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Leaving assets in your Will
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Home / Making a Will / Creating your Will / Leaving assets in your Will

By making a will you have the opportunity to ensure that your “assets” (property, money or belongings that you own) are inherited by your chosen beneficiaries when you die.

As a general rule you can leave your assets and any interest you may have in an asset to who ever you wish. However, there are some exceptions to this. This article covers some of the types of assets which you can and cannot leave in your will.

Jointly owned property

Property can be jointly owned in one of 2 ways. The joint owners can own the property as “joint tenants” or as “tenants in common”.

Where property is owned by tenants in common each co-owner is free to leave his or her share of the property to who ever they wish.

Where property is owned by joint tenants upon the death of one of the owners their share passes automatically to the other joint tenant or tenants. This is the case even if the owner has made a will purporting to leave his or her share of the property to another person.

Statutory tenancies

A “statutory tenancy” gives a tenant the right (subject to certain conditions) to remain in occupation of a property for as long as they wish, provided they pay their rent and comply with the other conditions of their tenancy. Such tenancies are no longer granted, however, there are still some around. Most statutory tenancies in existence these days came about following the expiry of a tenancy granted under the Rent Act 1977.

If you are the original tenant of the property (i.e. you didn’t inherit the tenancy yourself) your spouse or civil partner or a person who lives with you as your spouse or civil partner can inherit the statutory tenancy. Any other member of your family who has lived in the property for at least 2 years before your death can also inherit the tenancy as long as you are the original tenant. However, such a person will be given an assured periodic tenancy rather than a statutory tenancy.

If you are the successor to the original tenant any member of your family who has lived in the property for at least 2 years before your death can inherit the tenancy as long as that person was also a member of the original tenant’s family. In such circumstances the person will be given an assured periodic tenancy rather than a statutory tenancy.

Assured tenancies

Spouses, civil partners and cohabitees can inherit an assured tenancy as long as you are the original tenant.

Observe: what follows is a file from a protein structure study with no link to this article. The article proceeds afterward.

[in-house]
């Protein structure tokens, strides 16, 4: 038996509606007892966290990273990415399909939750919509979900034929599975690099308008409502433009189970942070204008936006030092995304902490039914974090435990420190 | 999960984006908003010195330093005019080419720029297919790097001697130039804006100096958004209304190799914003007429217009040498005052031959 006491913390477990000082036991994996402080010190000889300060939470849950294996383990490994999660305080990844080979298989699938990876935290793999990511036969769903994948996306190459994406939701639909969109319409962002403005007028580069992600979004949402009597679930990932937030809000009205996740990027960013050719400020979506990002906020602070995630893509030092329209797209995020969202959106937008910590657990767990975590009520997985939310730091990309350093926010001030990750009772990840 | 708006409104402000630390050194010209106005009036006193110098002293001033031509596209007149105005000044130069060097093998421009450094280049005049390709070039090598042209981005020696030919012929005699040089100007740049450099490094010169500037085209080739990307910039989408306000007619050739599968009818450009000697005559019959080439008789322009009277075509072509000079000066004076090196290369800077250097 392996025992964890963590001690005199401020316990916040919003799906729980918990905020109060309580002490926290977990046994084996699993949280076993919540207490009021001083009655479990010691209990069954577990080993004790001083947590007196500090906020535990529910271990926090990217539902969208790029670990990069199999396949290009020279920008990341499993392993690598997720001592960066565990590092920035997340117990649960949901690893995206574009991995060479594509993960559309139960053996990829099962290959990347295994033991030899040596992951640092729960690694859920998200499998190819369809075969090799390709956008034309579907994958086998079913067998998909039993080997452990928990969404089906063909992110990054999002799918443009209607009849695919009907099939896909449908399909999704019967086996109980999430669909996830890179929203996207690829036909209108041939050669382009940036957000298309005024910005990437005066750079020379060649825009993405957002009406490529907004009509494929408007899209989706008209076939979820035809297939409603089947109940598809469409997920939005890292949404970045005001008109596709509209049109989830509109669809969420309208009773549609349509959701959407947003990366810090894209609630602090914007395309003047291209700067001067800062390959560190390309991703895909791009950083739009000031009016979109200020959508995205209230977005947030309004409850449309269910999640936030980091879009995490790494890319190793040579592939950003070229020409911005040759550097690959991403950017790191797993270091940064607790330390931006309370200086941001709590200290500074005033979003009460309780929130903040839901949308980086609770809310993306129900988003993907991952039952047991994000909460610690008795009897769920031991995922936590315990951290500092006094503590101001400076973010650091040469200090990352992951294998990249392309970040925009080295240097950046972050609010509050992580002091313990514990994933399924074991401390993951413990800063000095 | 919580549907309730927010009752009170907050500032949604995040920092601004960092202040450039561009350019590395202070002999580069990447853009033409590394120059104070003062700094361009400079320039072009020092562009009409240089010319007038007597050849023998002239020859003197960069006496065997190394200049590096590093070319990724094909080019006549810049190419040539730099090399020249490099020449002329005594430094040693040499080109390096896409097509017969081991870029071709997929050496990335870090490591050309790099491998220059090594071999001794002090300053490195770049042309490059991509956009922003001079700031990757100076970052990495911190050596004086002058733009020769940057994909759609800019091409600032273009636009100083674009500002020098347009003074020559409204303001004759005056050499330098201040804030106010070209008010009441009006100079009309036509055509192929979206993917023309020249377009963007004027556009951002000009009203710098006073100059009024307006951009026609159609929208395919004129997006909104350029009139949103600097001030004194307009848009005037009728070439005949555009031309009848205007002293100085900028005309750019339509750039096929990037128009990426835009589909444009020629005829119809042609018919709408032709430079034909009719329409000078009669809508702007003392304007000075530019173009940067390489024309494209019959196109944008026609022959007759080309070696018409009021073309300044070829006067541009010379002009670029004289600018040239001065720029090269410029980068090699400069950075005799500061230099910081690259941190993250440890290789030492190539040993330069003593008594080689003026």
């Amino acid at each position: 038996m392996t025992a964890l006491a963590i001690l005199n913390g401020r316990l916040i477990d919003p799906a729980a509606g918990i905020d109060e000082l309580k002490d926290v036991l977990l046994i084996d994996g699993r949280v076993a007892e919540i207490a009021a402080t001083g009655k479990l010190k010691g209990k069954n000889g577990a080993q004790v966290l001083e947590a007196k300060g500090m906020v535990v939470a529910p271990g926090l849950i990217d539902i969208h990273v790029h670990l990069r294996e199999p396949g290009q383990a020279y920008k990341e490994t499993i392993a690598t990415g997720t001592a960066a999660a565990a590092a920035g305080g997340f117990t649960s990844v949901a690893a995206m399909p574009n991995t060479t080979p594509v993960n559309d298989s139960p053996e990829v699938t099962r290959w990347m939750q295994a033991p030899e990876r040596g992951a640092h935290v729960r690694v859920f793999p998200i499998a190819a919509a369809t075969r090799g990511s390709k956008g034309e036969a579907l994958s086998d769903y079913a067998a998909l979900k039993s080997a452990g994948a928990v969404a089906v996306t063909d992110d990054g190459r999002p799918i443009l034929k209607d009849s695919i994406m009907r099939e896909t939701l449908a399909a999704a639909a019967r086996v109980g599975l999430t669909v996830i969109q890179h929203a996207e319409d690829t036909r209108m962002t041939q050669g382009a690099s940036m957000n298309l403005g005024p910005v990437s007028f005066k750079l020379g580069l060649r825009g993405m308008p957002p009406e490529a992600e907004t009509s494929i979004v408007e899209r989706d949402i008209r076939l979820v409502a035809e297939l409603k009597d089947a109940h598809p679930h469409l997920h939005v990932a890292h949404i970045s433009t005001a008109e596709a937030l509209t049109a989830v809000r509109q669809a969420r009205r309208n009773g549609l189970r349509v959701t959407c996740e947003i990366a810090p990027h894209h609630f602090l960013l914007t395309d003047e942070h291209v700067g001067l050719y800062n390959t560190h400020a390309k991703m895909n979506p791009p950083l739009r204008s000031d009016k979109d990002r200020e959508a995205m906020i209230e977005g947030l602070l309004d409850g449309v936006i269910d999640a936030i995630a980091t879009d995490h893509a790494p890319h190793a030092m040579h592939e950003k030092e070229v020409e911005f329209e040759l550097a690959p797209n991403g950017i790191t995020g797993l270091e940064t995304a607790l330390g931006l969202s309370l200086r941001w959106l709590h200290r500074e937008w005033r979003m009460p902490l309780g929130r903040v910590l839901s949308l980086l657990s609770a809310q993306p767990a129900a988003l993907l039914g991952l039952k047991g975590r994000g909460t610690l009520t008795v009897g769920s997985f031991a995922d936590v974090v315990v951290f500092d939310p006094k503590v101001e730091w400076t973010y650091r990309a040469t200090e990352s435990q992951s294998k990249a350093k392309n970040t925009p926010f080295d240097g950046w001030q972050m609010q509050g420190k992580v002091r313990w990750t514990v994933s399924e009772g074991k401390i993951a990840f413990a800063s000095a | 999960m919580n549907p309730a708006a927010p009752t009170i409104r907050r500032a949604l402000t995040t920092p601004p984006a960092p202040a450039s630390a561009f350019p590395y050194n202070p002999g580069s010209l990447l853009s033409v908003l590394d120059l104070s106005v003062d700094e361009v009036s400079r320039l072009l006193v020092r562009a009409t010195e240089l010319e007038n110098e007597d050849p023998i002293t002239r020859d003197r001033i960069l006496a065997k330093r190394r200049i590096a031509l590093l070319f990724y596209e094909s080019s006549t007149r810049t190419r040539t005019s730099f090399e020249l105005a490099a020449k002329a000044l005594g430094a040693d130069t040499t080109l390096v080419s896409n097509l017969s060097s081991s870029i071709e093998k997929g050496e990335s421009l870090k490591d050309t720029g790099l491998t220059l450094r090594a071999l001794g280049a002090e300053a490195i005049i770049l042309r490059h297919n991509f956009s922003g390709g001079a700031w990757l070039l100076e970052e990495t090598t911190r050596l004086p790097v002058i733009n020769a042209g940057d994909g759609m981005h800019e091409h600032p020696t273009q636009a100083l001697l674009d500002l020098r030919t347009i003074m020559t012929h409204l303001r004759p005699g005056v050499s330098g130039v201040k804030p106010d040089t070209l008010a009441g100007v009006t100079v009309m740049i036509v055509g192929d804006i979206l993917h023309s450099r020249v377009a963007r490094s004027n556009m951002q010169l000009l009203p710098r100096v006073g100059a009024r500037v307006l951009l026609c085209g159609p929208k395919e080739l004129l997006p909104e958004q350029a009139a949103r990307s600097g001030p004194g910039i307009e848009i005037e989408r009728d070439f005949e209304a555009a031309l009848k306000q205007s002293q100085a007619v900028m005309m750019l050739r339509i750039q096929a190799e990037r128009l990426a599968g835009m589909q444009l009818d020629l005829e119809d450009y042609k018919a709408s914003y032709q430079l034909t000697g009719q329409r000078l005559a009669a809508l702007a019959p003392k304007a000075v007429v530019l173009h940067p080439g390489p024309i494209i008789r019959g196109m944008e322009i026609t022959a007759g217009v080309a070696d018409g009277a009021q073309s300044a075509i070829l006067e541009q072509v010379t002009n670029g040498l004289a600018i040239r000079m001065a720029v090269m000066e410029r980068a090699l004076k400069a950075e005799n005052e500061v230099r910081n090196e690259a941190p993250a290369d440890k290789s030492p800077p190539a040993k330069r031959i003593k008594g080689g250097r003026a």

Agricultural tenancies

If you are a tenant under an agricultural tenancy your family may be able to inherit the tenancy when you die. The rules relating to succession of agricultural tenancies are complex and it is recommended that legal advice be obtained from a specialist in this field.

Friendly society nominations

If you are a member of a friendly society and are at least 16 years old, you can specify a person to whom money in the society is to be paid on your death. This is known as a “nomination”.

A friendly society nomination cannot be revoked by a will unless the original will is left at the registered office of the society. A nomination is automatically revoked, however, if the nominator marries or enters into a civil partnership.

Savings bank nominations

Prior to 1 May 1981 holders of savings banks had the power to specify a person to whom money in the account is to be paid on their death as long as they were 16 years old or more. This is known as a “nomination”. Savings bank nominations can no longer be made but any made before that date remain effective.

A savings bank nomination cannot be revoked by a will. A nomination can be revoked in certain circumstances, for example it is automatically revoked if the nominator marries or enters into a civil partnership.

Insurance policies

Normally a person can leave monies payable on an insurance policy to who ever they wish in their will. However, the terms of some insurance policies may provide otherwise.

Pension schemes

Normally the terms of a pension scheme give an employee the power to nominate a person who they would wish to receive an amount in the event that he or she dies before becoming entitled to his or her pension.

Shares

If you own shares in a company you will be able to leave those shares to who ever you wish unless the articles of association of the company provide otherwise. Often there are restrictions placed in the case of private limited companies.

Interests under another will

If you are a beneficiary under another person’s will you can generally leave your interest under that will to another person.

Assets not owned by you

You cannot leave assets not owned by you, for example a car which is leased, to another person.

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Single Will or Mirror Wills?

If you are a couple and wish to leave all your assets to each other then you could save money by making  Mirror Wills. You can also use Mirror Wills if you whish to leave your estate to the same beneficiaries. 
 
If you wish to leave different legacies, appoint different executors or you would like to specify individual funeral wishes then you will need to make two Single Wills.
single will mirror will